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Porn warning label bill passes the Utah House

Porn warning label bill passes the Utah House
Posted at 10:01 PM, Feb 18, 2020
and last updated 2020-02-18 22:01:57-05

A bill that requires pornography to carry a warning label about the dangers to youth has passed Utah's House of Representatives after considerable debate.

House Bill 243 , sponsored by Rep. Brady Brammer, R-Highland, would require porn producers to put this label before any video or in any publication:

Exposing minors to pornography is known to the state of Utah to cause negative impacts to brain development, emotional development, and the ability to maintain intimate relationships. Such exposure may lead to harmful and addictive sexual behavior, low self-esteem, and the improper objectification of and sexual violence towards others, among numerous other harms.

Rep. Brammer has said he is modeling the bill after California-style warning labels what alert consumers about potential toxins . The bill has already been modified to hopefully avoid any kind of a legal challenge. Instead of a legal standard of "harmful to minors," he has changed it to what is obscene.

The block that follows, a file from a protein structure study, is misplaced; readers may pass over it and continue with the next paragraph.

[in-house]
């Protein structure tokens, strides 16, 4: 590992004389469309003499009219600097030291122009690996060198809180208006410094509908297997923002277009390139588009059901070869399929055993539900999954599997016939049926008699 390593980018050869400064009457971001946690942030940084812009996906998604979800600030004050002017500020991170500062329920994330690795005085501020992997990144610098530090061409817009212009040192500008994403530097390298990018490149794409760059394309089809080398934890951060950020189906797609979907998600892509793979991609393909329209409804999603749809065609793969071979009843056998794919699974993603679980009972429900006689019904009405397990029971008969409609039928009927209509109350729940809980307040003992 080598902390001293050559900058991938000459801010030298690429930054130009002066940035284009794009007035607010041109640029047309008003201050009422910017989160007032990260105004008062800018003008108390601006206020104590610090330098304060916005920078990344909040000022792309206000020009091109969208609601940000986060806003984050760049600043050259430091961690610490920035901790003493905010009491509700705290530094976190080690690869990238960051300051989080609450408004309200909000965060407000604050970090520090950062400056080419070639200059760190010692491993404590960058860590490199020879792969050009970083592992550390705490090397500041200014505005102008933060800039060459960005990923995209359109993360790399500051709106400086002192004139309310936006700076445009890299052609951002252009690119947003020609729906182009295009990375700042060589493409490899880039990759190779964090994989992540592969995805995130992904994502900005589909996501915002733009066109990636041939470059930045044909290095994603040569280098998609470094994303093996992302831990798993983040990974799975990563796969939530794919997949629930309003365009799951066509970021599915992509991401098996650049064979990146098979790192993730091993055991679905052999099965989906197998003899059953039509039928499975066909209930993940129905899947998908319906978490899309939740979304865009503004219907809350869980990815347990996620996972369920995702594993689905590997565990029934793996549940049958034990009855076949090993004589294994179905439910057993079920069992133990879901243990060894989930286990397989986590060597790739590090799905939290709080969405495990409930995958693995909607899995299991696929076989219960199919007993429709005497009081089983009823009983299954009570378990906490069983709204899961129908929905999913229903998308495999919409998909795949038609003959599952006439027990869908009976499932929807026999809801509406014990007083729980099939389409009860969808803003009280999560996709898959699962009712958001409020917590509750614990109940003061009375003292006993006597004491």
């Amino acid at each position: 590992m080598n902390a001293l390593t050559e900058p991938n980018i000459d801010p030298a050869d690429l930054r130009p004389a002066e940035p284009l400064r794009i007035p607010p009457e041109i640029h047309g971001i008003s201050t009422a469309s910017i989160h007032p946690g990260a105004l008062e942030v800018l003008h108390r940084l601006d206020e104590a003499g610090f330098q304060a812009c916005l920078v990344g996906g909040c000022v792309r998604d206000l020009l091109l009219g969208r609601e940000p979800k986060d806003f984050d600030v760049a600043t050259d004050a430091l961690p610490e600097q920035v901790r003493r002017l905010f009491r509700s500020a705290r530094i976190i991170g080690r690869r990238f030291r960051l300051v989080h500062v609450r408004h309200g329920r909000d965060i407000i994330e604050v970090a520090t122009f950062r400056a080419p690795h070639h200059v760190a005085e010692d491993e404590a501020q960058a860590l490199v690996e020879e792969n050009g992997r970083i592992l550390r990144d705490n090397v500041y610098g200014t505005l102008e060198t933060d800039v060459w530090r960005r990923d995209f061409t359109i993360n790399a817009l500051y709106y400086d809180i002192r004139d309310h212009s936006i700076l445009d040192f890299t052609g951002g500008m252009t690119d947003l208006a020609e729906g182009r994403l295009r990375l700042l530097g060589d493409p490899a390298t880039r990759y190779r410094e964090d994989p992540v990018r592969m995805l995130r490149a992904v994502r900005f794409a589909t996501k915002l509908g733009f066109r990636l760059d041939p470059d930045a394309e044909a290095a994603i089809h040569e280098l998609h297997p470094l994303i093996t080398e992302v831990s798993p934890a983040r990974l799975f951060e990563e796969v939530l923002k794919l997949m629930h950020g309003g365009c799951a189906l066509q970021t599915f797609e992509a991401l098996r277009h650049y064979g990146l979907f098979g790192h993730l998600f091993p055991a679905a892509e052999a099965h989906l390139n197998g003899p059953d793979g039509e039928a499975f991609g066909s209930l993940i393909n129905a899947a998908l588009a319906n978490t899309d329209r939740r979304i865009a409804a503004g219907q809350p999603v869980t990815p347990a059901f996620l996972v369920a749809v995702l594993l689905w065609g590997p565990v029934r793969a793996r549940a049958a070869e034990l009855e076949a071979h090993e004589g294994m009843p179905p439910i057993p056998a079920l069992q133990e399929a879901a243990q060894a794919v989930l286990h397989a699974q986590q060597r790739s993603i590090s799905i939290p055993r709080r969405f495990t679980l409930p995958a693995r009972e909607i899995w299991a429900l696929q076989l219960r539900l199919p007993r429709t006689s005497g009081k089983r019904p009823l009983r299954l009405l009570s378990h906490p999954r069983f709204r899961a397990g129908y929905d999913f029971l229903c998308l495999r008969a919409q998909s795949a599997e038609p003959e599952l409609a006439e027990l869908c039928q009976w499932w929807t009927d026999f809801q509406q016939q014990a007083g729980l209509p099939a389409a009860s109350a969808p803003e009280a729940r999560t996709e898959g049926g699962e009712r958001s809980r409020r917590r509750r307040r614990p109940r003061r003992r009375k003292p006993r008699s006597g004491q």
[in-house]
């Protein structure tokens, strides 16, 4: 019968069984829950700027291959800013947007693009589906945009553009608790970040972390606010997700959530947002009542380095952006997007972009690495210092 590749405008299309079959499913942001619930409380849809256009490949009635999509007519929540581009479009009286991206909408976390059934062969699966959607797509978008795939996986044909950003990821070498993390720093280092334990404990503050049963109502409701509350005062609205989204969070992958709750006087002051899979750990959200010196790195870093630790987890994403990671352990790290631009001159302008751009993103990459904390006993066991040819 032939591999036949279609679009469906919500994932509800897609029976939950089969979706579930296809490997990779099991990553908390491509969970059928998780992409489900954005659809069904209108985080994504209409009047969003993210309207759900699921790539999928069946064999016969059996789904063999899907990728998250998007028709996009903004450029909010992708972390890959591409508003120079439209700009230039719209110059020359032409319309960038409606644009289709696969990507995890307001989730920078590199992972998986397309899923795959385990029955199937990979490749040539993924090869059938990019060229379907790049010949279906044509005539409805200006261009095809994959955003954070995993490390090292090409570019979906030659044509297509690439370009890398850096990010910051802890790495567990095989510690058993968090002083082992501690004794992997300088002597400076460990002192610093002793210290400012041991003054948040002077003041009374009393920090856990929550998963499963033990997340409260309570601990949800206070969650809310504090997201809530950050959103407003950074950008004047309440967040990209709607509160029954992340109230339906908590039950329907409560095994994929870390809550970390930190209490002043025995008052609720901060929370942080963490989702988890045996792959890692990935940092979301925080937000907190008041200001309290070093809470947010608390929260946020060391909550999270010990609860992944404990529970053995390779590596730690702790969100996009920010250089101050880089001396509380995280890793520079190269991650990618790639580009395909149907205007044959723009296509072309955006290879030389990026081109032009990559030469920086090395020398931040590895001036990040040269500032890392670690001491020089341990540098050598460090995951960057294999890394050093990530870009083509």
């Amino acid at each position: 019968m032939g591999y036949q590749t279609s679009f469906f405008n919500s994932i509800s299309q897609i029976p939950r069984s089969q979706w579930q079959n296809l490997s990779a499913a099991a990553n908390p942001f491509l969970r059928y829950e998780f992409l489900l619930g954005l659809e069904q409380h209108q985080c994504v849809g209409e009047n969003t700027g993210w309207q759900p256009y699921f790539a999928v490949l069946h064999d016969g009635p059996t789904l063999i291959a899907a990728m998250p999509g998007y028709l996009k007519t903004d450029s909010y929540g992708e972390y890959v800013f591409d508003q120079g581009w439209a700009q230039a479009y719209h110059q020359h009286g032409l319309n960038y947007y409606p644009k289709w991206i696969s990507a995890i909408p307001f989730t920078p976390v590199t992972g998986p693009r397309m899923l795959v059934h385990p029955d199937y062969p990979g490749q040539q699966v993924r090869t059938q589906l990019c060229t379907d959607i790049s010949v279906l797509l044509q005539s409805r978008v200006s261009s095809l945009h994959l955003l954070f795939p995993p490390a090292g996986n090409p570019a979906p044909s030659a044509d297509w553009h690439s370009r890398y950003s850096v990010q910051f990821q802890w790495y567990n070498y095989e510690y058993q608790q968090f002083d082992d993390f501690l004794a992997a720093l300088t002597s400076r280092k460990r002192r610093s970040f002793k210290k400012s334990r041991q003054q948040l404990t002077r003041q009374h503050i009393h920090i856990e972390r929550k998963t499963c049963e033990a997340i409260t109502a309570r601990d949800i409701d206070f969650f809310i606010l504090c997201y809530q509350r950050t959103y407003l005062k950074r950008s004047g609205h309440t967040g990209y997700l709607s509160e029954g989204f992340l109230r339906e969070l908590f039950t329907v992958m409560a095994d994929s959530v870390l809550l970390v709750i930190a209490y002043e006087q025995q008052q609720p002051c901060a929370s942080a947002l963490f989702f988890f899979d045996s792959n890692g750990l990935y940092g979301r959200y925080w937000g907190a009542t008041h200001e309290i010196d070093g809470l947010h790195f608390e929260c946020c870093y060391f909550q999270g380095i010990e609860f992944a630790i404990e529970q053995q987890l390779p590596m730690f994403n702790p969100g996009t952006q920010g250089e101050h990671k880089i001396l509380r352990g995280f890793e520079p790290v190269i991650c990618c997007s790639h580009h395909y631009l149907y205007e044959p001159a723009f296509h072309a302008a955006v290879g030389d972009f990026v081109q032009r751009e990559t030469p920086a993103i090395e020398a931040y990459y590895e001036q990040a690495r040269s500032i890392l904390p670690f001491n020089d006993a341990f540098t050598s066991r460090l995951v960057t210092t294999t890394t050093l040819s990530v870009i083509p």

That change means someone would have to bring a legal challenge against a porn producer and have their content declared legally obscene. The state, he said, would not be doing that.

A group representing the adult entertainment industry has threatened a lawsuit if it were to pass the legislature and be signed into law. The ACLU of Utah has said it has concerns with the bill.

The bill faced scrutiny during a debate on the House floor from Democrats, who questioned if it would be effective. House Minority Leader Brian King, D-Salt Lake City, questioned if what is obscene to one person is provocative to another.

Republicans in the House rallied around the bill. Rep. Travis Seegmiller, R-St. George, questioned why anyone would vote against the bill. Others noted how prevalent pornography has become and its impact on families.

"This is an attempt to draw a line. This is an attempt to draw the line at the highest possible point where it is difficult to prove, but if you can prove it, it has a real consequence with real enforcement," said Rep. Brammer. "I think it will make a difference. It will not solve every problem out there related to obscenity, it will not stop all obscenity, but it will move the ball down the field."

The bill passed 60-12 and now goes to the Senate for consideration.

This article was written by Ben Winslow for KSTU .